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First edition

Edgar Allan POE & Charles BAUDELAIRE Histoires extraordinaires. Nouvelles histoires extraordinaires

Edgar Allan POE & Charles BAUDELAIRE

Histoires extraordinaires. Nouvelles histoires extraordinaires

Michel Lévy frères, Paris 1856 - 1857, In-12 (11,5x18cm), 330pp. et 287pp., 2 volumes reliés.


first editions of these two volumes of Edgar Poe's tales rarely presented in a uniform binding.
Bindings in half shagreen red black modern. Back to nerves decorated with 4 small irons of the romantic type. The bookbinder used contemporary papipers for boards and guards. Immaculate paper, in new condition. A shortfall in the volume of the New Stories, p. 240, with loss of the last letter on 5 line.
Poe's Extraordinary Stories translated by Baudelaire, with his preface, His life, his work, are the first link in Baudelaire's conquest of his double literary prose, intended to establish the name of Charles Baudelaire alongside Poe.
The New Extraordinary Stories are published a few months before Baudelaire's first collection of poems: Les Fleurs du mal . If we know what EA Poe owes to Baudelaire, whose superb translation goes beyond the original work, we often omit the literary debt of French to his American model. Because, more than an exercise in translation, Baudelaire found in reading extraordinary stories , the very soul of his poems still just sketched out.
After the success of his first translation of the Extraordinary Stories in 1856, Baudelaire adds to his New Extraordinary Stories , a unique preface which, far beyond a simple presentation of the "dark and strange genius" of Edgar Allan Poe, is revealed a true profession of artistic faith of this humble translator who is preparing to become one of the greatest poets of world literature.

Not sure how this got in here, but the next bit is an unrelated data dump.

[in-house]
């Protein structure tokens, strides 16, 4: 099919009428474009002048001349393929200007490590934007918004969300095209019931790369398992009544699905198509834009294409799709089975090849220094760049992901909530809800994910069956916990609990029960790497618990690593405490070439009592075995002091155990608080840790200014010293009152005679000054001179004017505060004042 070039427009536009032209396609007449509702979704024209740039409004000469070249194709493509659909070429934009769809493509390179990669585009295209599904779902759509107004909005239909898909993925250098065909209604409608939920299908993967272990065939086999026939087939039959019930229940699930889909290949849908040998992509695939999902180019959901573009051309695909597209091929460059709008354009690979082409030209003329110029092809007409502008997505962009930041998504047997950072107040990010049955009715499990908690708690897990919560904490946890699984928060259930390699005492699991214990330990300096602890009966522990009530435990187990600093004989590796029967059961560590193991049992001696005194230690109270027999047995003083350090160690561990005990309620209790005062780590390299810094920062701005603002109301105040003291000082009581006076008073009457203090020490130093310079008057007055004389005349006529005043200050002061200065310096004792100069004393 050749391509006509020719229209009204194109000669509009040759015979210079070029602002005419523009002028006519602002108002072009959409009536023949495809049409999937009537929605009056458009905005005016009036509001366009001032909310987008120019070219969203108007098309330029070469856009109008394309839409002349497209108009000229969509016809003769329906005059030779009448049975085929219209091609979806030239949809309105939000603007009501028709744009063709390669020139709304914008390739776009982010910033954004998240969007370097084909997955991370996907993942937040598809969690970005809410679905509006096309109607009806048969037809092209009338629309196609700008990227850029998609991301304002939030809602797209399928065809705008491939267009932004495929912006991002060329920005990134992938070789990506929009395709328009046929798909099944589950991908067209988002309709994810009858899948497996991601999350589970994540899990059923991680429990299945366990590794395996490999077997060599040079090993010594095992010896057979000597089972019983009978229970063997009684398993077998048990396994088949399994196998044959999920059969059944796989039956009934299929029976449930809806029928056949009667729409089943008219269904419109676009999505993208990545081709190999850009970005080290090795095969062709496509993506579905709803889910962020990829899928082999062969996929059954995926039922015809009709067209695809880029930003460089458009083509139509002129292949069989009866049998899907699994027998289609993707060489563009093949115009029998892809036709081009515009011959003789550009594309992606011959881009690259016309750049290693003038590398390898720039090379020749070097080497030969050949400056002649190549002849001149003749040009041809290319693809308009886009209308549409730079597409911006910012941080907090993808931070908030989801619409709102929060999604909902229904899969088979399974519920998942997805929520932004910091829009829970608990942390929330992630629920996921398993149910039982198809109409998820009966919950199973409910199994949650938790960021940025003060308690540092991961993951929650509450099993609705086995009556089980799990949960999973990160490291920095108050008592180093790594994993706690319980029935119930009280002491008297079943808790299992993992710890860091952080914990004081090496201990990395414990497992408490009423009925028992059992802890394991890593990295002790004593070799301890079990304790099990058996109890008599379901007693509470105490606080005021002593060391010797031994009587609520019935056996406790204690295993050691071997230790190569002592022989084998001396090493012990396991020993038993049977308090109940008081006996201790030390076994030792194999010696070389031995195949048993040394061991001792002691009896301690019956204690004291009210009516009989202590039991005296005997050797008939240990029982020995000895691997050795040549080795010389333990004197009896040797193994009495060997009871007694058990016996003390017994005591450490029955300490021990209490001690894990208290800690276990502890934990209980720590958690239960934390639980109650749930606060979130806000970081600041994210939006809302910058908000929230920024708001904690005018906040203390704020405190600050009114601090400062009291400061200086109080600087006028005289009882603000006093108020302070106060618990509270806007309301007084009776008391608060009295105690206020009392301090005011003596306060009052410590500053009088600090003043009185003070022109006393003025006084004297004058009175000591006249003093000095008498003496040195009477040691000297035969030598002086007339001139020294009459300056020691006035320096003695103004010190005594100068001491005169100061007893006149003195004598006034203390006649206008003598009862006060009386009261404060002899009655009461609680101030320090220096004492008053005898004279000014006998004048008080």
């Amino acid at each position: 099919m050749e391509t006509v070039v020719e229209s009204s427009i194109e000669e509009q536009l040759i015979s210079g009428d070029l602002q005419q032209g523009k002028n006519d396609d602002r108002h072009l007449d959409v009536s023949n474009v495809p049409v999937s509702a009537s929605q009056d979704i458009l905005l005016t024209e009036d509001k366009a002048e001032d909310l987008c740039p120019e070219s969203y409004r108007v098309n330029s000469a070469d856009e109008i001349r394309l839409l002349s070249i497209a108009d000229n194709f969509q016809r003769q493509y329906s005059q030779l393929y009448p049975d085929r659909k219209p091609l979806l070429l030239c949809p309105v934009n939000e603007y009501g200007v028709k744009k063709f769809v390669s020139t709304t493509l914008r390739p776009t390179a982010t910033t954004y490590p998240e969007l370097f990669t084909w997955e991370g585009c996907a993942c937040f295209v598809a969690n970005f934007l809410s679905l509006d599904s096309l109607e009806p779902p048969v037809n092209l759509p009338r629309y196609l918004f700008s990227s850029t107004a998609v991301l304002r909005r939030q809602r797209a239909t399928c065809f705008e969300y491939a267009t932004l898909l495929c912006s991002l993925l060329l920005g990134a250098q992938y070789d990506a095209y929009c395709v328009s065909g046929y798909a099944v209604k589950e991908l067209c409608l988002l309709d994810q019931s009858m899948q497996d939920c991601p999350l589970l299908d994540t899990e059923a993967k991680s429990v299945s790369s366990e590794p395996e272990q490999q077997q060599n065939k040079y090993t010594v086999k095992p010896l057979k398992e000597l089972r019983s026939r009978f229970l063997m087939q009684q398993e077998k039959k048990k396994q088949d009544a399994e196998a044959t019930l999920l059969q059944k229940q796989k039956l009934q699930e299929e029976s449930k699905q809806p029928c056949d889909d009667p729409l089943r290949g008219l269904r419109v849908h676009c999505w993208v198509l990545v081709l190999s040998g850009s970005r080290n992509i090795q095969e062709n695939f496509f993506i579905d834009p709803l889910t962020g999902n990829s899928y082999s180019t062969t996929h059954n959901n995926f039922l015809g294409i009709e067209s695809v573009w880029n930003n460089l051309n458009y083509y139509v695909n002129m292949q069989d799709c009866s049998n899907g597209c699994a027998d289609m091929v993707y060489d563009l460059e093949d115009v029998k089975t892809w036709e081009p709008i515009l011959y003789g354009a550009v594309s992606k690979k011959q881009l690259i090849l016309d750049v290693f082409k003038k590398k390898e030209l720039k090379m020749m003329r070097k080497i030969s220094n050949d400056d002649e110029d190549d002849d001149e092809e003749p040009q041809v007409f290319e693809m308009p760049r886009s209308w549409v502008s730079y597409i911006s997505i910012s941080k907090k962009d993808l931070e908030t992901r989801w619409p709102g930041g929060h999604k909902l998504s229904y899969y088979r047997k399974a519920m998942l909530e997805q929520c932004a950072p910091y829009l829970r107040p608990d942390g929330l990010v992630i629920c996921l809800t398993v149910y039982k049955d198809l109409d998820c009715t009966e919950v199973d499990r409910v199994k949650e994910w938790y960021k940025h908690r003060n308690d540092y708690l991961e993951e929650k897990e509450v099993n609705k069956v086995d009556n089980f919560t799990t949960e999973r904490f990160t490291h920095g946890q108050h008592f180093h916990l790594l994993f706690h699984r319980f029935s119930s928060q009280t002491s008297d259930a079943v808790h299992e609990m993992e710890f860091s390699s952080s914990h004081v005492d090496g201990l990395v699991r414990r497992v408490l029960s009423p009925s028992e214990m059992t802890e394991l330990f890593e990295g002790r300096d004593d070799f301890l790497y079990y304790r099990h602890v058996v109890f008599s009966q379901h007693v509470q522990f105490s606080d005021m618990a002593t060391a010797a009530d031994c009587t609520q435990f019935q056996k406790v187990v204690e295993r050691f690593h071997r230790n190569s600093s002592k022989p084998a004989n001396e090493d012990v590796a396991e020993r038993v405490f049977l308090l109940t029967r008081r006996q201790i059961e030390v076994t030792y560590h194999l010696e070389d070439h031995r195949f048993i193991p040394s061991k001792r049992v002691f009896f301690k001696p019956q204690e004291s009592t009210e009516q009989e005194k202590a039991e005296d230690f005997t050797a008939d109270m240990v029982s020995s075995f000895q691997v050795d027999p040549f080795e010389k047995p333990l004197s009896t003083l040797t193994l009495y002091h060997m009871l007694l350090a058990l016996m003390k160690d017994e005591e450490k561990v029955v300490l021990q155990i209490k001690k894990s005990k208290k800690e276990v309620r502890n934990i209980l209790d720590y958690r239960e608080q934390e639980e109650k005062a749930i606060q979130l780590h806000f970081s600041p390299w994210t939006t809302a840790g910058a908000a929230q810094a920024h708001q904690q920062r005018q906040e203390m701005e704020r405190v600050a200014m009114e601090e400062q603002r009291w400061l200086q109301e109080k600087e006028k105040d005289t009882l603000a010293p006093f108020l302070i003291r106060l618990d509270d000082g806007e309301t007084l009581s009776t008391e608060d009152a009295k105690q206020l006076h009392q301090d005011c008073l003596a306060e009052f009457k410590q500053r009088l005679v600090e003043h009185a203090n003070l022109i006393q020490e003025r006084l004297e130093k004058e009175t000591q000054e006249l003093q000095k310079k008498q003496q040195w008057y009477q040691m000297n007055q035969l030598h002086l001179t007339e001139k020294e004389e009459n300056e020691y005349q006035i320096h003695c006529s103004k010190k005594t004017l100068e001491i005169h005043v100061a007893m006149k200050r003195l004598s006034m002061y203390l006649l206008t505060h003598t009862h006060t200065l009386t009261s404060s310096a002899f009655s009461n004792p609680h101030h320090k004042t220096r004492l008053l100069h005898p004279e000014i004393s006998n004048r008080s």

In the midst of a greedy world, hungry for materiality, Poe darted into dreams. Muffled that he was by the American atmosphere, he wrote at the head of Eureka: "I offer this book to those who put their faith in dreams as in only realities! ”[…]
An aristocrat by nature even more than by birth, the Virginian, the man of the South, the Byron lost in a bad world, has always kept his philosophical impassiveness, and, either that he defines the nose of the populace, or that he taunts the fabricators of religions, that is to say he flouts the libraries, there remains what was and what will always be the true poet, - a truth dressed in a bizarre manner, an apparent paradox, which does not want to be rubbed with crowd, which runs to the far east when the fireworks fire at sunset. "
Henry de la Madelène, writer and friend of Baudelaire is not mistaken, when he enjoins his contemporaries to discover the poet through his translations of Poe: "Read them carefully, and you will at the same time secret of Baudelaire's soul and the secret of his works "

Beautiful copys, of superb freshness, in modern pastiche binding.

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Réf : 69285

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